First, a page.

The LeviCivita symbol, also called the permutation symbol, antisymmetric symbol, or alternating symbol, is a mathematical symbol used in particular in tensor calculus. It is named after the Italian mathematician and physicist Tullio LeviCivita.
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In three dimensions, the LeviCivita symbol is defined as follows:
i.e. is 1 if (i, j, k) is an even permutation of (1,2,3), −1 if it is an odd permutation, and 0 if any index is repeated.
The formula for the three dimensional LeviCivita symbol is:
The formula in four dimensions is:
For example, in linear algebra, the determinant of a 3×3 matrix A can be written
(and similarly for a square matrix of general size, see below)
and the cross product of two vectors can be written as a determinant:
or more simply:
According to the Einstein notation, the summation symbols may be omitted.
The tensor whose components in an orthonormal basis are given by the LeviCivita symbol (a tensor of covariant rank n) is sometimes called the permutation tensor. It is actually a pseudotensor because under an orthogonal transformation of jacobian determinant −1 (i.e., a rotation composed with a reflection), it acquires a minus sign. Because the LeviCivita symbol is a pseudotensor, the result of taking a cross product is a pseudovector, not a vector.
Note that under a general coordinate change, the components of the permutation tensor get multiplied by the jacobian of the transformation matrix. This implies that in coordinate frames different from the one in which the tensor was defined, its components can differ from those of the LeviCivita symbol by an overall factor. If the frame is orthonormal, the factor will be ±1 depending on whether the orientation of the frame is the same or not.
The LeviCivita symbol is related to the Kronecker delta. In three dimensions, the relationship is given by the following equations:
(In Einstein notation, the duplication of the i index implies the sum on i. The previous is then noted: )
The LeviCivita symbol can be generalized to higher dimensions:
Thus, it is the sign of the permutation in the case of a permutation, and zero otherwise.
The generalized formula is:
where n is the dimension (rank).
For any n the property
follows from the facts that (a) every permutation is either even or odd, (b) (+1)^{2} = (1)^{2} = 1, and (c) the permutations of any nelement set number exactly n!.
In indexfree tensor notation, the LeviCivita symbol is replaced by the concept of the Hodge dual.
In general n dimensions one can write the product of two LeviCivita symbols as:
(in these examples, superscripts should be considered equivalent with subscripts)
1. In two dimensions, when all i,j,m,n are in {1,2},
2. In three dimensions, when all i,j,k,m,n are in {1,2,3},
3. In n dimensions, when all i_{1},...,i_{n},j_{1},...,j_{n} are in {1,...,n},:
For equation 1, both sides are antisymmetric with respect of ij and mn. We therefore only need to consider the case and . By substitution, we see that the equation holds for , i.e., for i = m = 1 and j = n = 2. (Both sides are then one). Since the equation is antisymmetric in ij and mn, any set of values for these can be reduced to the above case (which holds). The equation thus holds for all values of ij and mn. Using equation 1, we have for equation 2 =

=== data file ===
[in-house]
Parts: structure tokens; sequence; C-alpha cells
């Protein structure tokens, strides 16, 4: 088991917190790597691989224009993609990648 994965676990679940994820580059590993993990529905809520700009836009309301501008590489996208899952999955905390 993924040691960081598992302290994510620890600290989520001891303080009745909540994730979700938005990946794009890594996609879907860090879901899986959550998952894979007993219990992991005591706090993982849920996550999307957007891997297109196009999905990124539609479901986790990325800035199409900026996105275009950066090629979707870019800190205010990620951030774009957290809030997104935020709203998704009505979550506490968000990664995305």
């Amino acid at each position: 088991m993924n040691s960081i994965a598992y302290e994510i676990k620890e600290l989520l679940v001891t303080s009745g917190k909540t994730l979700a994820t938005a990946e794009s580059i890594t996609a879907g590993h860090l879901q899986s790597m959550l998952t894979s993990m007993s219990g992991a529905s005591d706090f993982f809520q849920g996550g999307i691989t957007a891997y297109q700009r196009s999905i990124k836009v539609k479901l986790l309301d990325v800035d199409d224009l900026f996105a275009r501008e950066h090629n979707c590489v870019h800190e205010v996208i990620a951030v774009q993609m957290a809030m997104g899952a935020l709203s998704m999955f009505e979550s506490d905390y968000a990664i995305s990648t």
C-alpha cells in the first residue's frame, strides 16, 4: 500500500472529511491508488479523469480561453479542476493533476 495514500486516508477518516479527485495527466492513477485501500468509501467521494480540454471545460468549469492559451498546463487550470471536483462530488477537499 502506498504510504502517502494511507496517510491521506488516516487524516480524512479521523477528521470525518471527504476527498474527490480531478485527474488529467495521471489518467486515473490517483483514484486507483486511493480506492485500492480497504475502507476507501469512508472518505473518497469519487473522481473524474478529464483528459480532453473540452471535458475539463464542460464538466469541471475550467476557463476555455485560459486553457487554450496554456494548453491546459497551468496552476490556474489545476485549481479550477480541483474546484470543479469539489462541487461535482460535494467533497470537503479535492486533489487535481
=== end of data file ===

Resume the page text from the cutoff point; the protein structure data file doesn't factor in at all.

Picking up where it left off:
Here we used the Einstein summation convention with i going from 1 to 2. Equation 3 follows similarly from equation 2. To establish equation 4, let us first observe that both sides vanish when . Indeed, if , then one can not choose m and n such that both permutation symbols on the left are nonzero. Then, with i = j fixed, there are only two ways to choose m and n from the remaining two indices. For any such indices, we have (no summation), and the result follows. Property (5) follows since 3! = 6 and for any distinct indices i,j,k in {1,2,3}, we have (no summation).
1. The determinant of an matrix A = (a_{ij}) can be written as
where each i_{l} should be summed over
Equivalently, it may be written as
where now each i_{l} and each j_{l} should be summed over .
2. If A = (A^{1},A^{2},A^{3}) and B = (B^{1},B^{2},B^{3}) are vectors in R^{3} (represented in some right hand oriented orthonormal basis), then the ith component of their cross product equals
For instance, the first component of is A^{2}B^{3} − A^{3}B^{2}. From the above expression for the cross product, it is clear that . Further, if C = (C^{1},C^{2},C^{3}) is a vector like A and B, then the triple scalar product equals
From this expression, it can be seen that the triple scalar product is antisymmetric when exchanging any adjacent arguments. For example, .
3. Suppose F = (F^{1},F^{2},F^{3}) is a vector field defined on some open set of R^{3} with Cartesian coordinates x = (x^{1},x^{2},x^{3}). Then the ith component of the curl of F equals
A shorthand notation for antisymmetrization is denoted by a pair of square brackets. For example, in arbitrary dimensions, for a rank 2 covariant tensor M,
and for a rank 3 covariant tensor T,
In three dimensions, these are equivalent to
While in four dimensions, these are equivalent to
The LeviCivita symbol may be considered to be a tensor density in two different ways. It may be regarded as a contravariant tensor density of weight +1 or as a covariant tensor density of weight 1. In four dimensions,
This article incorporates material from LeviCivita permutation symbol on PlanetMath, which is licensed under the Creative Commons Attribution/ShareAlike License.